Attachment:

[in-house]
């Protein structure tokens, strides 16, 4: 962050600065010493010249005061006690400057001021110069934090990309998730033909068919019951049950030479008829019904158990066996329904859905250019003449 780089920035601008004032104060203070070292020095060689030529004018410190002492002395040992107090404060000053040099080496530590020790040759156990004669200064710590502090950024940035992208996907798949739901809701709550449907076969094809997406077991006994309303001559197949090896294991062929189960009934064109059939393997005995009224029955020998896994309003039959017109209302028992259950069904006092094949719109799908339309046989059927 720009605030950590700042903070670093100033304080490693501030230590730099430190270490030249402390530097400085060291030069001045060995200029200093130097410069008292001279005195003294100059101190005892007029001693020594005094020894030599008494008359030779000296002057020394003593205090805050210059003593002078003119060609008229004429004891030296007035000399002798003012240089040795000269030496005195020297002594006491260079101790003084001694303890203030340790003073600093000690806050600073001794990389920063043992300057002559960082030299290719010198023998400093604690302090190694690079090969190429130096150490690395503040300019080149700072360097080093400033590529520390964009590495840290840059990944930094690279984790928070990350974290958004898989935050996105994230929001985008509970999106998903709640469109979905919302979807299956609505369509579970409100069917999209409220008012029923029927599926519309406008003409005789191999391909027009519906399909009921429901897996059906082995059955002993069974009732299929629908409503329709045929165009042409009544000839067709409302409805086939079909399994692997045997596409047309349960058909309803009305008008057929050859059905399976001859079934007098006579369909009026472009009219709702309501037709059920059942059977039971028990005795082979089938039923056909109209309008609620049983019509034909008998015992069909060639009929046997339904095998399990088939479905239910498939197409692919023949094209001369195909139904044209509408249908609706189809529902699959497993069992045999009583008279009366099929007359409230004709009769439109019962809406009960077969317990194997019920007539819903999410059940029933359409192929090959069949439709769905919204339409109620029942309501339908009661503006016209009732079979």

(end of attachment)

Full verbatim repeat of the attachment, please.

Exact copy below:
[in-house]
């Protein structure tokens, strides 16, 4: 962050600065010493010249005061006690400057001021110069934090990309998730033909068919019951049950030479008829019904158990066996329904859905250019003449 780089920035601008004032104060203070070292020095060689030529004018410190002492002395040992107090404060000053040099080496530590020790040759156990004669200064710590502090950024940035992208996907798949739901809701709550449907076969094809997406077991006994309303001559197949090896294991062929189960009934064109059939393997005995009224029955020998896994309003039959017109209302028992259950069904006092094949719109799908339309046989059927 720009605030950590700042903070670093100033304080490693501030230590730099430190270490030249402390530097400085060291030069001045060995200029200093130097410069008292001279005195003294100059101190005892007029001693020594005094020894030599008494008359030779000296002057020394003593205090805050210059003593002078003119060609008229004429004891030296007035000399002798003012240089040795000269030496005195020297002594006491260079101790003084001694303890203030340790003073600093000690806050600073001794990389920063043992300057002559960082030299290719010198023998400093604690302090190694690079090969190429130096150490690395503040300019080149700072360097080093400033590529520390964009590495840290840059990944930094690279984790928070990350974290958004898989935050996105994230929001985008509970999106998903709640469109979905919302979807299956609505369509579970409100069917999209409220008012029923029927599926519309406008003409005789191999391909027009519906399909009921429901897996059906082995059955002993069974009732299929629908409503329709045929165009042409009544000839067709409302409805086939079909399994692997045997596409047309349960058909309803009305008008057929050859059905399976001859079934007098006579369909009026472009009219709702309501037709059920059942059977039971028990005795082979089938039923056909109209309008609620049983019509034909008998015992069909060639009929046997339904095998399990088939479905239910498939197409692919023949094209001369195909139904044209509408249908609706189809529902699959497993069992045999009583008279009366099929007359409230004709009769439109019962809406009960077969317990194997019920007539819903999410059940029933359409192929090959069949439709769905919204339409109620029942309501339908009661503006016209009732079979």